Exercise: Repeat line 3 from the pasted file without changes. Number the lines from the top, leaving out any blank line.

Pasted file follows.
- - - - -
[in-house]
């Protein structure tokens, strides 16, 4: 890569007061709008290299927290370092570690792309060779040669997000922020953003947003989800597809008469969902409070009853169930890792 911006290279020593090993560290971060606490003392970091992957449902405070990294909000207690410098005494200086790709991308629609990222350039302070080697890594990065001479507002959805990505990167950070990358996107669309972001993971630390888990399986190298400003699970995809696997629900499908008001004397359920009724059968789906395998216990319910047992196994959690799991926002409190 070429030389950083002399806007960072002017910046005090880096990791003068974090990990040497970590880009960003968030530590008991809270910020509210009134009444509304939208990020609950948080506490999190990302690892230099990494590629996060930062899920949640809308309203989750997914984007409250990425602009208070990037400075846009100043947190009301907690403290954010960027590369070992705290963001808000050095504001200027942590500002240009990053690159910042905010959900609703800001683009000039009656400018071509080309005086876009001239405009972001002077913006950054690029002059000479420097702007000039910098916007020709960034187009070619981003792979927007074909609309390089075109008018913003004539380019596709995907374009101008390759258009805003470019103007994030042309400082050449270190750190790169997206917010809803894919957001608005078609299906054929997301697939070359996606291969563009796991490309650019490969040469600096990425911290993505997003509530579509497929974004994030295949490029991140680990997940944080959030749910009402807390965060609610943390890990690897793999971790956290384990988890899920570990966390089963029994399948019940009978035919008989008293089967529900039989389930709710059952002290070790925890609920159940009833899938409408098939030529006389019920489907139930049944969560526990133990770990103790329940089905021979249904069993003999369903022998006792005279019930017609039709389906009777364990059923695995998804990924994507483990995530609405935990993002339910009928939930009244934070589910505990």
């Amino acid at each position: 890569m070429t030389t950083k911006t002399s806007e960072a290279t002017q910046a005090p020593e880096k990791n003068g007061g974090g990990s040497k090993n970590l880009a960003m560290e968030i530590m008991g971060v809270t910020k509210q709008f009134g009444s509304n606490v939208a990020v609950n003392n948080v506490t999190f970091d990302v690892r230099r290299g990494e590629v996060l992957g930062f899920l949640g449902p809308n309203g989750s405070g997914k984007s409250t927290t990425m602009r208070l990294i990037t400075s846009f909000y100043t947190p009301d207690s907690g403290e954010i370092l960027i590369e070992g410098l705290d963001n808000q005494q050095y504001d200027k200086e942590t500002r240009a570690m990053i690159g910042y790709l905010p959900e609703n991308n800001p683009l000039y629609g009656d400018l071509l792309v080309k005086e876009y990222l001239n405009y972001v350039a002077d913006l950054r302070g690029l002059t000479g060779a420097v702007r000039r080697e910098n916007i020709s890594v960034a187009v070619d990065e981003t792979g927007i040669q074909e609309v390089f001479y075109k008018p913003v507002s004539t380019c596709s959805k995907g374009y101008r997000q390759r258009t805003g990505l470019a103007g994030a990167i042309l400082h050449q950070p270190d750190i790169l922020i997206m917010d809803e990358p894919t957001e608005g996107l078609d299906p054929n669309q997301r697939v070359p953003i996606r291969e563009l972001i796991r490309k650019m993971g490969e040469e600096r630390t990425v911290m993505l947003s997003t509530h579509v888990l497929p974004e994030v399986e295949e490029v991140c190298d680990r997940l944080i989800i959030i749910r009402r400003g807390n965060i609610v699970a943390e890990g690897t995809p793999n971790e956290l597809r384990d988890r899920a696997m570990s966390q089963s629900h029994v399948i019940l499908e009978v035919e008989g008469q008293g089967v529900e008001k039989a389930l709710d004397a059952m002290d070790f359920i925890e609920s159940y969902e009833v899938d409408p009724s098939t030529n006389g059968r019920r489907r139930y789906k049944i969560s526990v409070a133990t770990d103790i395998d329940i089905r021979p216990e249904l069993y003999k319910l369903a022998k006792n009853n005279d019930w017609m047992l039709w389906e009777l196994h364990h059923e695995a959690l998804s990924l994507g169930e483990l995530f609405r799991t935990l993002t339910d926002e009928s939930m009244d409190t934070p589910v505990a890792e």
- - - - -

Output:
């Amino acid at each position: 890569m070429t030389t950083k911006t002399s806007e960072a290279t002017q910046a005090p020593e880096k990791n003068g007061g974090g990990s040497k090993n970590l880009a960003m560290e968030i530590m008991g971060v809270t910020k509210q709008f009134g009444s509304n606490v939208a990020v609950n003392n948080v506490t999190f970091d990302v690892r230099r290299g990494e590629v996060l992957g930062f899920l949640g449902p809308n309203g989750s405070g997914k984007s409250t927290t990425m602009r208070l990294i990037t400075s846009f909000y100043t947190p009301d207690s907690g403290e954010i370092l960027i590369e070992g410098l705290d963001n808000q005494q050095y504001d200027k200086e942590t500002r240009a570690m990053i690159g910042y790709l905010p959900e609703n991308n800001p683009l000039y629609g009656d400018l071509l792309v080309k005086e876009y990222l001239n405009y972001v350039a002077d913006l950054r302070g690029l002059t000479g060779a420097v702007r000039r080697e910098n916007i020709s890594v960034a187009v070619d990065e981003t792979g927007i040669q074909e609309v390089f001479y075109k008018p913003v507002s004539t380019c596709s959805k995907g374009y101008r997000q390759r258009t805003g990505l470019a103007g994030a990167i042309l400082h050449q950070p270190d750190i790169l922020i997206m917010d809803e990358p894919t957001e608005g996107l078609d299906p054929n669309q997301r697939v070359p953003i996606r291969e563009l972001i796991r490309k650019m993971g490969e040469e600096r630390t990425v911290m993505l947003s997003t509530h579509v888990l497929p974004e994030v399986e295949e490029v991140c190298d680990r997940l944080i989800i959030i749910r009402r400003g807390n965060i609610v699970a943390e890990g690897t995809p793999n971790e956290l597809r384990d988890r899920a696997m570990s966390q089963s629900h029994v399948i019940l499908e009978v035919e008989g008469q008293g089967v529900e008001k039989a389930l709710d004397a059952m002290d070790f359920i925890e609920s159940y969902e009833v899938d409408p009724s098939t030529n006389g059968r019920r489907r139930y789906k049944i969560s526990v409070a133990t770990d103790i395998d329940i089905r021979p216990e249904l069993y003999k319910l369903a022998k006792n009853n005279d019930w017609m047992l039709w389906e009777l196994h364990h059923e695995a959690l998804s990924l994507g169930e483990l995530f609405r799991t935990l993002t339910d926002e009928s939930m009244d409190t934070p589910v505990a890792e």